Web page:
A Dirty Job
thrift shop owner Charlie Asher is in first-time-father fluster when his
ever-so-patient wife Rachel shoos him from the recovery room so she and baby
Sophie can catch a break from his obsessive TLC. He gets no farther than the
minivan when he spies his wife''s favorite Sarah McLachlan CD and turns heel to
hustle it back to her quarters. When he arrives, he finds a tall black man
decked out in Andes-Mint green standing at her bedside. Startled that both
father and newborn can apparently see him, the minty one awkwardly informs
Charlie that Rachel is dead, and then vanishes amid the rush of crash carts and
the futile attempts to revive her.
It''s a heck of a way to start a comedy, but then, as the title of
Christopher Moore''s ninth novel suggests, death is indeed A Dirty Job.
Bereaved, Charlie tracks down the angel of death. His name is Minty Fresh,
and he informs Charlie that, because he could see him in Rachel''s room, he,
like Minty, is a death merchant whose calling is to attend certain death
scenes, retrieve the departing soul in a vessel and convey it to a new body.
They''re not grim reapers, he explains, but grim sowers?or should be. The
problem is, Charlie seems to be causing deaths, and to his horror, so is
baby Sophie, not an attractive quality in a newborn.
Soon Charlie finds himself in a battle to the death with raven-like Dark
Forces that swoop from the sewers, cruise in a vintage Cadillac and threaten
Armageddon, or at least a bad case of bird flu. It''s up to Charlie, his Goth
assistant Lily, Minty Fresh and a pint-sized army whose souls are double-parked
in the bodies of squirrels to save San
Francisco when its ship comes in.
If anyone can
truly laugh in the face of death, it would be Moore. Good-hearted, well intentioned, utterly
fearless and totally irreverent, the one-time Ohio State
anthropology major previously cannonballed into such treacherous waters as the
life of Jesus and laid waste to Christmas books by combining brain-eating
zombies with a murderous Santa Claus in The Stupidest Angel.
My mom passed away in 1999 and I was her primary caretaker for the last five
months of her life. It was one of the most difficult things I''ve ever done, and
I do think it changed the way I look at everything, he says from his home on
the Hawaiian island
of Kauai. It was the
seminal experience informing this book and a big motivator for writing it. I''m
not sure that the book helped me deal with my mother''s passing as much as it
sort of paid homage to her and the people who care for the dying. I was
profoundly impressed by the people who work with hospice.
doesn''t get weighed down in religious doctrine. Instead, he posits a perfectly
rational, if slightly chaotic, means by which life, death and reincarnation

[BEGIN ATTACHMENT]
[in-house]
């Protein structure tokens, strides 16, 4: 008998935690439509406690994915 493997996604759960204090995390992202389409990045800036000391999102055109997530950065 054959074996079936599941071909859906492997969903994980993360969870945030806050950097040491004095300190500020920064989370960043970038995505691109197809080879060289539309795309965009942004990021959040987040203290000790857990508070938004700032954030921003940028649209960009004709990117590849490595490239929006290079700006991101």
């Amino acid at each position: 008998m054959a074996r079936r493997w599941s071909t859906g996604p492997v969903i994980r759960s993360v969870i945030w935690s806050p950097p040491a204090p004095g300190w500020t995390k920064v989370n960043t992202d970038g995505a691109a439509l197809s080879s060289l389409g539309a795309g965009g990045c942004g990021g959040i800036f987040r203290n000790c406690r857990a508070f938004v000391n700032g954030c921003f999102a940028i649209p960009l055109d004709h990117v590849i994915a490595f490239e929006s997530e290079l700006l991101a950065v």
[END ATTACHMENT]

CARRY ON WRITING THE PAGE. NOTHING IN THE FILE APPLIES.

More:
might occur. I mean, who''s to say a Sarah McLachlan CD might not serve as a
perfectly acceptable soul coaster?
I wanted to pay attention to the idea of the ongoing nature of the soul, but
I was really trying not to duplicate stuff that had come before me, he admits. There
have been a lot of spooky, Sixth Sense sorts of stories on death and
dying and I was trying to steer clear of replicating their mechanisms, so by
reaction, mine became kind of convoluted. I didn''t outright reject or accept
any paradigms or belief systems, I just tried to present the possibility that
there was an underlying order to the ascension of the soul that would work
within the spiritual framework of a Buddhist, a Christian, a Hindu, whoever.
Don''t expect a straight answer on his personal view of reincarnation,
I believe at some point in my spiritual evolution my soul did a stint as a
two-slice toaster, he says. I can feel the toast of my inner being, but only
two slices. Weird, huh?
Moore''s anthropology studies have serveave been inspired by living among the colorful natives of Micronesia meeting a Native American shaman in Montana hanging with marine biologists in Hawaii and exploring San Francisco. His next book will be a sequel
to Fiends, his 1995 vampire romp, set once again in his favorite city by
has such a great contrast of architecture, with natural beauty, dark and light,
art and commerce, plus all the different ethnic cultures, it''s like a big party
bowl of weirdness, he says. It''s still an inspirational setting for a macabre
story. San Francisco
still feels like a natural habitat for vampires.
If he''s been able to lighten us up just a little on the gloomy subject of
says he will have completed his dirty job.
One of the things that eludes me is how people will hush you when you make a
death joke, as if Death will hear you. It''s that fear of irony thing: Don''t say
that, you could die yourself someday. Well duh! That''s sort of the point of the
book, isn''t it? No one gets out alive; we might as well laugh at it.
- Life After Death
- Why Afraid From Death
- Why Afraid From Death
- Dharma Punx
- Many Lives, Many Masters